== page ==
One glance was enough to know exactly what the superbly proportioned sporty two-seater was meant to build on: there were increasing calls from customers for a roadster that would continue the legacy of BMW’s legendary sports cars of the past. The 328 and 507 had long since gone into the history books as sporting and style icons, and there had been nothing to take their place for several decades. It was time to fill the gap with something right up to date. As the press release stated: “BMW Technik was commissioned by the Board of Management of BMW AG to devise and execute a vehicle concept which would largely satisfy the desire for ‘freedom on four wheels’, driving pleasure and performance.” The fundamental driving experience should clearly take precedence, rather than adopting the comfort-focused approach that prevailed in competitors’ sports car concepts throughout the 1980s. “Young”, “dynamic” and “brash” should be the words that best described the Z1, along with “a new dimension in driving”. Trademark BMW roadster attributes were adopted and fused with the latest technology. Ingredients included superior performance, the ability to drive with the roof down, a sense of sheer originality and a dash of extravagance. The Z1 had all the right credentials: low weight and low centre of gravity, front mid-engine and compact dimensions. The highlight though was without doubt its pioneering technology: the unique vertical sliding door concept and the supporting sheet-metal structure with a plastic outer skin.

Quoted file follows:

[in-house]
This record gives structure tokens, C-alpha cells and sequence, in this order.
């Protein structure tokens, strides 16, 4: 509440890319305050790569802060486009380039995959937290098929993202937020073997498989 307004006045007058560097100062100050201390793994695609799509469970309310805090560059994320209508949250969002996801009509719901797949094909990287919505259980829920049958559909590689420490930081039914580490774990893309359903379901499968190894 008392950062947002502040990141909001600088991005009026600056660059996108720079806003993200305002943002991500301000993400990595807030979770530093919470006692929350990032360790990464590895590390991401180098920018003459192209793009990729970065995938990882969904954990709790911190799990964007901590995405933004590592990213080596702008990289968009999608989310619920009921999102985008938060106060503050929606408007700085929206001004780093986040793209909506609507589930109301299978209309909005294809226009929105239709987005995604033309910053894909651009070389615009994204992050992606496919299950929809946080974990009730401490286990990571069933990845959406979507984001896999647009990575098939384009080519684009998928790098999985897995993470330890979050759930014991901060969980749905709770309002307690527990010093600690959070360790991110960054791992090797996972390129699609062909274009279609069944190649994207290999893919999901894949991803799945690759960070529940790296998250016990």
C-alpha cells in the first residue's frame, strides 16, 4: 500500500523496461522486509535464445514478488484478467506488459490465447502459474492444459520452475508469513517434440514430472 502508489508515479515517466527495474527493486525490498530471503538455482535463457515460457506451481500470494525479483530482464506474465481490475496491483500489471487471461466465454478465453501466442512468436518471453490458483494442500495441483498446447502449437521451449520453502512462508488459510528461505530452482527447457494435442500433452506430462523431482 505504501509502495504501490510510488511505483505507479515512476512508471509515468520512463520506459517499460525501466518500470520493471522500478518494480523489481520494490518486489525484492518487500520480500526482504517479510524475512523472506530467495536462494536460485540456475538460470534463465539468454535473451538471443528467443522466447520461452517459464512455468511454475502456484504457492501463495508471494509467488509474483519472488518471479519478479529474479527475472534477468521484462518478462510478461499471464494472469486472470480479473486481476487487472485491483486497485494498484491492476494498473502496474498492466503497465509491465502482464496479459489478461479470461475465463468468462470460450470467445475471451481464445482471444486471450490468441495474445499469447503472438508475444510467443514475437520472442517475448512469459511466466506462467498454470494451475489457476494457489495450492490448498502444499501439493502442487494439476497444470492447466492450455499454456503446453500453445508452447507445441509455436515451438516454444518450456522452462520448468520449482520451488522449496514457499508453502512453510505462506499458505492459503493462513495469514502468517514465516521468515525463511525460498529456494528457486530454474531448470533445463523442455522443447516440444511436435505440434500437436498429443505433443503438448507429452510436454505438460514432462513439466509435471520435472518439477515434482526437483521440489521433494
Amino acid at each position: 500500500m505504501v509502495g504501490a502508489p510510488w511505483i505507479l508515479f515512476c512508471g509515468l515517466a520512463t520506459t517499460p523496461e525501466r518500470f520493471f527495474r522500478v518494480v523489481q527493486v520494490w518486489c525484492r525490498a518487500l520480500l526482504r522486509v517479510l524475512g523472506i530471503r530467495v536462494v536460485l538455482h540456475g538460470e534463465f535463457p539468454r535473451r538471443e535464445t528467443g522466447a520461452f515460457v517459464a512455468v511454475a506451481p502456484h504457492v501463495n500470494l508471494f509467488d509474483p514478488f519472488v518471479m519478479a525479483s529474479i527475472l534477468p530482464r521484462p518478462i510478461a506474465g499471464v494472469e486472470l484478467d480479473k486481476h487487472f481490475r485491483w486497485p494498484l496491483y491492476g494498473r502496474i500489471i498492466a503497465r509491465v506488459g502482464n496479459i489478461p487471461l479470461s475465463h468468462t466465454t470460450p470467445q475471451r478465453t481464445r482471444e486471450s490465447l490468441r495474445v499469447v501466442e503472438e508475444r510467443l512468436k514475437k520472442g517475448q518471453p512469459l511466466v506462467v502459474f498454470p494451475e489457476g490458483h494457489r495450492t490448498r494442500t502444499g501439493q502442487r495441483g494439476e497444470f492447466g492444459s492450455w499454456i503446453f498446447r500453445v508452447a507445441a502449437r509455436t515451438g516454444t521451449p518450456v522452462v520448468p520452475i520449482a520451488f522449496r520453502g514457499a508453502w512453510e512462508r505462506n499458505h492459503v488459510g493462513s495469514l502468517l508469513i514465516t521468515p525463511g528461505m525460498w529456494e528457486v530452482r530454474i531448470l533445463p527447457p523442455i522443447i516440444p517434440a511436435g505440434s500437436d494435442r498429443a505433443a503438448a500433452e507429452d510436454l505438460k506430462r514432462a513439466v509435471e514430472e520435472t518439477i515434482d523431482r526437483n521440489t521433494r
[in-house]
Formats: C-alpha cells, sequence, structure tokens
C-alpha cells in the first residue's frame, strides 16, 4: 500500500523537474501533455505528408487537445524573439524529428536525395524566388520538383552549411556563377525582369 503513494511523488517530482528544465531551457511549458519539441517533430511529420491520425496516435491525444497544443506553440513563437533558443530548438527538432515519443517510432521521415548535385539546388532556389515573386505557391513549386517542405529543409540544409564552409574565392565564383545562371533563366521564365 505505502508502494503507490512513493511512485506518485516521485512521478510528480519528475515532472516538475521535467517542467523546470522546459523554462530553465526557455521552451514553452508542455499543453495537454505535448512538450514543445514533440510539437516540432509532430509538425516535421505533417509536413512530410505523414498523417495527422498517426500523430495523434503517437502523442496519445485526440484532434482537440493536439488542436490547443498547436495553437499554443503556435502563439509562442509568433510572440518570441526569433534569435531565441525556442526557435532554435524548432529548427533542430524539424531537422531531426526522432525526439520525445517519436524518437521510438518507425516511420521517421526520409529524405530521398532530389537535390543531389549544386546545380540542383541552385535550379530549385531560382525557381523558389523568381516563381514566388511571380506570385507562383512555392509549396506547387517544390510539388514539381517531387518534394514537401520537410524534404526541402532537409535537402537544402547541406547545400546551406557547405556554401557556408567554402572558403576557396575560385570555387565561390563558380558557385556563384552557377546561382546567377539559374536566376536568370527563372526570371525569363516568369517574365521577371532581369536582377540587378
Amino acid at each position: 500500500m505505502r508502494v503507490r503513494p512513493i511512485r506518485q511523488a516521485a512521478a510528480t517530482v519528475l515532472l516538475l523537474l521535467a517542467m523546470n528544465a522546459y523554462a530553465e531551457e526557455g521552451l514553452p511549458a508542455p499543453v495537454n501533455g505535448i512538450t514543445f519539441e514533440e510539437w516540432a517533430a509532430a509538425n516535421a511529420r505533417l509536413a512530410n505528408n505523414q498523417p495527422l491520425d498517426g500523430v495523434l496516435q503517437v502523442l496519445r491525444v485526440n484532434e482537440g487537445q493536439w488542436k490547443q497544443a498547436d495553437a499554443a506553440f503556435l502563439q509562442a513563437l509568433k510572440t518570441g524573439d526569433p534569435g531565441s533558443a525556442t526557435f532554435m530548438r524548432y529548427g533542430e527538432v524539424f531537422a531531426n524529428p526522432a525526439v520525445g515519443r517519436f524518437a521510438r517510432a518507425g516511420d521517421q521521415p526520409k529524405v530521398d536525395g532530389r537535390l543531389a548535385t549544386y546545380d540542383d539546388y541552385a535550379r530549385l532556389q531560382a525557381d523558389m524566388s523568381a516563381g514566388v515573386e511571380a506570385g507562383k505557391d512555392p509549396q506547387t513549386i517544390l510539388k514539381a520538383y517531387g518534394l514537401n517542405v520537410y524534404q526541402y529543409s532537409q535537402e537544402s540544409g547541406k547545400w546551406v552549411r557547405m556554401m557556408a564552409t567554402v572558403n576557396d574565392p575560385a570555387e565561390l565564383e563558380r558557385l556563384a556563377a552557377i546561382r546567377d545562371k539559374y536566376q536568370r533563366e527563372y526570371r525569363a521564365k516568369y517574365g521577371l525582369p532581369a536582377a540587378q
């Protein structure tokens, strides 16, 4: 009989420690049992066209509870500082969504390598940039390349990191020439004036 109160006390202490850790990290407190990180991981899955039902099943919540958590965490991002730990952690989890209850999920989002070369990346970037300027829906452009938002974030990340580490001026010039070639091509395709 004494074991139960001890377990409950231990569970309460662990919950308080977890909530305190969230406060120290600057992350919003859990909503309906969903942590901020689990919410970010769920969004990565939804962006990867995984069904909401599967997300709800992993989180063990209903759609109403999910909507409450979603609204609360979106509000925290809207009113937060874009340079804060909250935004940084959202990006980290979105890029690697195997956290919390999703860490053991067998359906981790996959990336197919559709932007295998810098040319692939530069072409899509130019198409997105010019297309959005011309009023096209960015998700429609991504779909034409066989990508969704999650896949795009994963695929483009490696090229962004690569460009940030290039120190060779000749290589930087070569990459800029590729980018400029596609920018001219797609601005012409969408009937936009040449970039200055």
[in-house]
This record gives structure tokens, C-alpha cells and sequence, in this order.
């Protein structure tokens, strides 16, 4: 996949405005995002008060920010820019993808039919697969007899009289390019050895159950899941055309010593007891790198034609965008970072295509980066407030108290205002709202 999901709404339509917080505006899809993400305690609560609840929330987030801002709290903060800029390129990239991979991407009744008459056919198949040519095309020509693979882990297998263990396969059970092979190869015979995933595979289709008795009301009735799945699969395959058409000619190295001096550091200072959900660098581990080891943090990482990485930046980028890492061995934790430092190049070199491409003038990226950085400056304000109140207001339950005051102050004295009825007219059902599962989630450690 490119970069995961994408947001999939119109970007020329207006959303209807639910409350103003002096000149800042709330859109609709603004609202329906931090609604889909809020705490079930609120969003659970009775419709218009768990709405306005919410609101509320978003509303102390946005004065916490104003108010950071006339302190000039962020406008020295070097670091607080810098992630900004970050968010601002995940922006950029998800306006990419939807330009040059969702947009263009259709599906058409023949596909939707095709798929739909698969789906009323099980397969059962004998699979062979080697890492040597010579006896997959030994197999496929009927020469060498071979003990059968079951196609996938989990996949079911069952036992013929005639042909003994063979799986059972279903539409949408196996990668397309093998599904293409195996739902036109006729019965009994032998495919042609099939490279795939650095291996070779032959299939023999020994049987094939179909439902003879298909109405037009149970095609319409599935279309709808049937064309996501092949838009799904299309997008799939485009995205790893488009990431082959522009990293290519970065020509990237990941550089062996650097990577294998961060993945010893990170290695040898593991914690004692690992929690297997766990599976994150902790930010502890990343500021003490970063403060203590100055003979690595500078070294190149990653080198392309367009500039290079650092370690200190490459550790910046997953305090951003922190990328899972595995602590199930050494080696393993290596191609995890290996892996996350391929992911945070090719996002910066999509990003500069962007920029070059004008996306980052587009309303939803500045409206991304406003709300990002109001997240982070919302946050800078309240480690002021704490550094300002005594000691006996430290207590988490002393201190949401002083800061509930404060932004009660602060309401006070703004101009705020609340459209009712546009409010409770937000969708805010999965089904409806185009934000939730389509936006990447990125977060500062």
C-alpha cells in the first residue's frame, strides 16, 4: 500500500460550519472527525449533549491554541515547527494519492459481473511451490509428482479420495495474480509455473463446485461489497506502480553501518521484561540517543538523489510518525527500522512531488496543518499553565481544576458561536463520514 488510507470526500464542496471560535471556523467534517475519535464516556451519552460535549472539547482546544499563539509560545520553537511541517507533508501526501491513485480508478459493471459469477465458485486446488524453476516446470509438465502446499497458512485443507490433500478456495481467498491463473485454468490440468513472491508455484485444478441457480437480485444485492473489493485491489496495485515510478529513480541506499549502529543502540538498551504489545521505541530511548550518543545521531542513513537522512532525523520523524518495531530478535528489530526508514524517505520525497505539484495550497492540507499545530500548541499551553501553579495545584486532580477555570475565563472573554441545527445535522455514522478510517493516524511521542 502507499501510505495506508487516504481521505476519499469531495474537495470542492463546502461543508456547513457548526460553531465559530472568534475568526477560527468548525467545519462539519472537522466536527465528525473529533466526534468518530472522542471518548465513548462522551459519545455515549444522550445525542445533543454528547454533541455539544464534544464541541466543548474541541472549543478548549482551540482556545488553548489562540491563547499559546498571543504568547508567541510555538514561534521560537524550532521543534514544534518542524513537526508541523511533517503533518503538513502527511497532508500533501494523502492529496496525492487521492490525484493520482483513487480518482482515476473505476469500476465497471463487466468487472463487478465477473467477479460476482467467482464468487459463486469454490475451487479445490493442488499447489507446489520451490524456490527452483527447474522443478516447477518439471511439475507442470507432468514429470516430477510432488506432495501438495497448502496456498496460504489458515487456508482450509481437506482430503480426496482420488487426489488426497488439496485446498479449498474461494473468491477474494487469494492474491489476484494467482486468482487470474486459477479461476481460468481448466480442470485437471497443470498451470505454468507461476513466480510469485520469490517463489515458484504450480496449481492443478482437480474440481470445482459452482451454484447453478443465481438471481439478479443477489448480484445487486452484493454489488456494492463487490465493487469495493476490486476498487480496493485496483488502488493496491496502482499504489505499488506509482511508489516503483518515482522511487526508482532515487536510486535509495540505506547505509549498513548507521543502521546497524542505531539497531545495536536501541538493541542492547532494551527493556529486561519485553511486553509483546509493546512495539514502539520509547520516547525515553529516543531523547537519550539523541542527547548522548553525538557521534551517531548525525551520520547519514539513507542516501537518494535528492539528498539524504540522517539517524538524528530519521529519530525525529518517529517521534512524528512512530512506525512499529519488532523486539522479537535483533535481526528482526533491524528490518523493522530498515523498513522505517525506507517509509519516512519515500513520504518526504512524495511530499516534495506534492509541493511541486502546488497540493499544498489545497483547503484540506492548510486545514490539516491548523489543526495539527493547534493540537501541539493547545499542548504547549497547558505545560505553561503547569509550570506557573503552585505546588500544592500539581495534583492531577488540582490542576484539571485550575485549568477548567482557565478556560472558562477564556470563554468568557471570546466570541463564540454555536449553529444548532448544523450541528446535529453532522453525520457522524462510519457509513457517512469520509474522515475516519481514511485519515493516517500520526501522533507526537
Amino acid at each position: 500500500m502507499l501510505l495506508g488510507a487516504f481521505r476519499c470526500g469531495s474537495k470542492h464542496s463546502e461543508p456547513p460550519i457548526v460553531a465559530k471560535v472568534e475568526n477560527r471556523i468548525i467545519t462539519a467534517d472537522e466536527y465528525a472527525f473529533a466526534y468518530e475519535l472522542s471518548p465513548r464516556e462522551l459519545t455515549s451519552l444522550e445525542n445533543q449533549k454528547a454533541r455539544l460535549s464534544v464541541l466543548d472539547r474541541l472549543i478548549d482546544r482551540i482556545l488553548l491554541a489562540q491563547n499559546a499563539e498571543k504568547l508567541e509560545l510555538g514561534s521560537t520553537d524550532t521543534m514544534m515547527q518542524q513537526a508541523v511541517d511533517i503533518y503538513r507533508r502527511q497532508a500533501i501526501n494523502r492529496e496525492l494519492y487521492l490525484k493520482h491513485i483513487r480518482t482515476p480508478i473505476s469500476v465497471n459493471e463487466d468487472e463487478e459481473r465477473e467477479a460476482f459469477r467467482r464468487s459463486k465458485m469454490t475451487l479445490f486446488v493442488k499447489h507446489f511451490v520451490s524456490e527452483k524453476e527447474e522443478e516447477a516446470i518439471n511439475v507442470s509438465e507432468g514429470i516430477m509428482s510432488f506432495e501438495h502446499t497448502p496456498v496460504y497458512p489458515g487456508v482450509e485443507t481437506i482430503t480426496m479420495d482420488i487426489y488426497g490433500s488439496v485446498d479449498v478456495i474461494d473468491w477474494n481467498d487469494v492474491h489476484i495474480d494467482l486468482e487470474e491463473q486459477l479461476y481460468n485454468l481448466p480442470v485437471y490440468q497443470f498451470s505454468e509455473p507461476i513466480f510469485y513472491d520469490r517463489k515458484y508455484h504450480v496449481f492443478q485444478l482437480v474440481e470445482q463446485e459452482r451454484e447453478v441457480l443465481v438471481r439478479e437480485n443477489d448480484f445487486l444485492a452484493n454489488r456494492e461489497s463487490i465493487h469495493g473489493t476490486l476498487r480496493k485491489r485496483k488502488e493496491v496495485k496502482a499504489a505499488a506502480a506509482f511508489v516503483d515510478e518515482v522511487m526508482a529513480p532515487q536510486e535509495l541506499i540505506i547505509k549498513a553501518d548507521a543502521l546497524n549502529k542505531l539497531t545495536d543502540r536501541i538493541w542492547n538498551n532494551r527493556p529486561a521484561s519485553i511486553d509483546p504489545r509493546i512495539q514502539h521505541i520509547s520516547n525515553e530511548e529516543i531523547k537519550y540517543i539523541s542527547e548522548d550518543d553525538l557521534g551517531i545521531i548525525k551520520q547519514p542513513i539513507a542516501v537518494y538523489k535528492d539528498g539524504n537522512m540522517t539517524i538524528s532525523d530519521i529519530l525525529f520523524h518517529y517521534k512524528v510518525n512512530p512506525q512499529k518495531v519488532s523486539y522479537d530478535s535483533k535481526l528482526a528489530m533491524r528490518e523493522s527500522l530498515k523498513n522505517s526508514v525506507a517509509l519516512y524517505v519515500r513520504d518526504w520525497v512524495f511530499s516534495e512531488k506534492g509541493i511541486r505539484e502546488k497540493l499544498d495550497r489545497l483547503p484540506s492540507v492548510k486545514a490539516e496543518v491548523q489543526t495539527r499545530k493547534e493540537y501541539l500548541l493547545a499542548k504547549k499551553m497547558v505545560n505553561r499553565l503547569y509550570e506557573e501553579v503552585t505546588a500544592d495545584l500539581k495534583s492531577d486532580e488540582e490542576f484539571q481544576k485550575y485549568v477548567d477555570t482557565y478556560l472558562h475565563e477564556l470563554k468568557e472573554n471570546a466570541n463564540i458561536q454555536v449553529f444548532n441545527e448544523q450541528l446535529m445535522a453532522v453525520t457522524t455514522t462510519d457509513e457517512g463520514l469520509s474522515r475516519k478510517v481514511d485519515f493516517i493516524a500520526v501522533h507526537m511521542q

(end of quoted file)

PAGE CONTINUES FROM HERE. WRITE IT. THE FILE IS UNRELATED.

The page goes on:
Demand wins the day: the roadster is to be built – by hand.
The response was overwhelming – the company was inundated with inquiries from customers, while there was a great deal of public speculation about whether BMW had the courage to actually build the car. Whereas BMW kept silent on the matter, development for series production was already in full swing behind closed doors. It was obvious that the Z1 would have to be built largely by hand on account of its unusual design characteristics and the materials used. This, in turn, meant a small production run and a high price tag. Nevertheless, the BMW Board of Management pushed ahead with the launch.
Almost exactly two years after finalising the Z1 concept and one year on from the study’s unveiling, BMW laid its cards on the table when it made the following announcement on 10 August 1987: “The time for speculation is over, the guessing game has come to an end: BMW AG will be presenting the Z1 Roadster at the Frankfurt Motor Show.” Speeding up the development process had been a pilot task for this project, and after a development time of just three years a limited number of the 170 hp front mid-engined sports car would go into small-scale production from June 1988. “Once the custom-built production process is up and running at full capacity, up to six car enthusiasts a day will be able to start enjoying undiluted driving pleasure instead of just dreaming about it.”